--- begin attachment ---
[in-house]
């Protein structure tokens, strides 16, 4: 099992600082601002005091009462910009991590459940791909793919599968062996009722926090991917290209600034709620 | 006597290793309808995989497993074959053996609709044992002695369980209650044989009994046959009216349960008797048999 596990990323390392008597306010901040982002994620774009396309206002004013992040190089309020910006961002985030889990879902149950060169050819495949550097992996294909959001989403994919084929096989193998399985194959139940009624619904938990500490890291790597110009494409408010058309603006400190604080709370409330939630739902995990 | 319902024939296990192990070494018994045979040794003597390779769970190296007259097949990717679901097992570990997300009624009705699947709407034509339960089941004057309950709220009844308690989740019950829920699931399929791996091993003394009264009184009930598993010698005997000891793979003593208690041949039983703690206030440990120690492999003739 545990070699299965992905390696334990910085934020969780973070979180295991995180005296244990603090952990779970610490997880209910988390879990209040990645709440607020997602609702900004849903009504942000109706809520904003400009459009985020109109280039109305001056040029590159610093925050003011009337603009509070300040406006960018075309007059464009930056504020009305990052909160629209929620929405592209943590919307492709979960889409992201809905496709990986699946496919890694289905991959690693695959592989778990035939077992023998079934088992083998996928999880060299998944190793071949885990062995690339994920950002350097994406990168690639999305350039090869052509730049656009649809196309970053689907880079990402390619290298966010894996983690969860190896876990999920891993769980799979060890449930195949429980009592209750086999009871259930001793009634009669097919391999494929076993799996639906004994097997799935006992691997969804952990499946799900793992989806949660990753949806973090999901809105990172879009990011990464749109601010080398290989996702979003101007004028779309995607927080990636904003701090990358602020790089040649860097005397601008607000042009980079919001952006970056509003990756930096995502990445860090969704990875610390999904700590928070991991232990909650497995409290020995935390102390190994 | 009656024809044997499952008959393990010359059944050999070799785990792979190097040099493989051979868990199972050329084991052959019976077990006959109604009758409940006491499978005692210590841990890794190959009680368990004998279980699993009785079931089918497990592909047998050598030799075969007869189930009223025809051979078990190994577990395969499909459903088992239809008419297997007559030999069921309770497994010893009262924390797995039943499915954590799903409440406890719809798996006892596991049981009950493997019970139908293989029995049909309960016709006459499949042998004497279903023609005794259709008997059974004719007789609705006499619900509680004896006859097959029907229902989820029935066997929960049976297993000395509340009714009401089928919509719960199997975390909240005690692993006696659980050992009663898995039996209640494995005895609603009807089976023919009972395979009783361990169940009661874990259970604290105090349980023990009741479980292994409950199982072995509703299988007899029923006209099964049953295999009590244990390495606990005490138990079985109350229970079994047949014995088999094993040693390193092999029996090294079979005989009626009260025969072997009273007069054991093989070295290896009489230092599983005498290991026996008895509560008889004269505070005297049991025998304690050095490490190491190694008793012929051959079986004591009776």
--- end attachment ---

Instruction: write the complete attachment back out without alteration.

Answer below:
[in-house]
């Protein structure tokens, strides 16, 4: 099992600082601002005091009462910009991590459940791909793919599968062996009722926090991917290209600034709620 | 006597290793309808995989497993074959053996609709044992002695369980209650044989009994046959009216349960008797048999 596990990323390392008597306010901040982002994620774009396309206002004013992040190089309020910006961002985030889990879902149950060169050819495949550097992996294909959001989403994919084929096989193998399985194959139940009624619904938990500490890291790597110009494409408010058309603006400190604080709370409330939630739902995990 | 319902024939296990192990070494018994045979040794003597390779769970190296007259097949990717679901097992570990997300009624009705699947709407034509339960089941004057309950709220009844308690989740019950829920699931399929791996091993003394009264009184009930598993010698005997000891793979003593208690041949039983703690206030440990120690492999003739 545990070699299965992905390696334990910085934020969780973070979180295991995180005296244990603090952990779970610490997880209910988390879990209040990645709440607020997602609702900004849903009504942000109706809520904003400009459009985020109109280039109305001056040029590159610093925050003011009337603009509070300040406006960018075309007059464009930056504020009305990052909160629209929620929405592209943590919307492709979960889409992201809905496709990986699946496919890694289905991959690693695959592989778990035939077992023998079934088992083998996928999880060299998944190793071949885990062995690339994920950002350097994406990168690639999305350039090869052509730049656009649809196309970053689907880079990402390619290298966010894996983690969860190896876990999920891993769980799979060890449930195949429980009592209750086999009871259930001793009634009669097919391999494929076993799996639906004994097997799935006992691997969804952990499946799900793992989806949660990753949806973090999901809105990172879009990011990464749109601010080398290989996702979003101007004028779309995607927080990636904003701090990358602020790089040649860097005397601008607000042009980079919001952006970056509003990756930096995502990445860090969704990875610390999904700590928070991991232990909650497995409290020995935390102390190994 | 009656024809044997499952008959393990010359059944050999070799785990792979190097040099493989051979868990199972050329084991052959019976077990006959109604009758409940006491499978005692210590841990890794190959009680368990004998279980699993009785079931089918497990592909047998050598030799075969007869189930009223025809051979078990190994577990395969499909459903088992239809008419297997007559030999069921309770497994010893009262924390797995039943499915954590799903409440406890719809798996006892596991049981009950493997019970139908293989029995049909309960016709006459499949042998004497279903023609005794259709008997059974004719007789609705006499619900509680004896006859097959029907229902989820029935066997929960049976297993000395509340009714009401089928919509719960199997975390909240005690692993006696659980050992009663898995039996209640494995005895609603009807089976023919009972395979009783361990169940009661874990259970604290105090349980023990009741479980292994409950199982072995509703299988007899029923006209099964049953295999009590244990390495606990005490138990079985109350229970079994047949014995088999094993040693390193092999029996090294079979005989009626009260025969072997009273007069054991093989070295290896009489230092599983005498290991026996008895509560008889004269505070005297049991025998304690050095490490190491190694008793012929051959079986004591009776």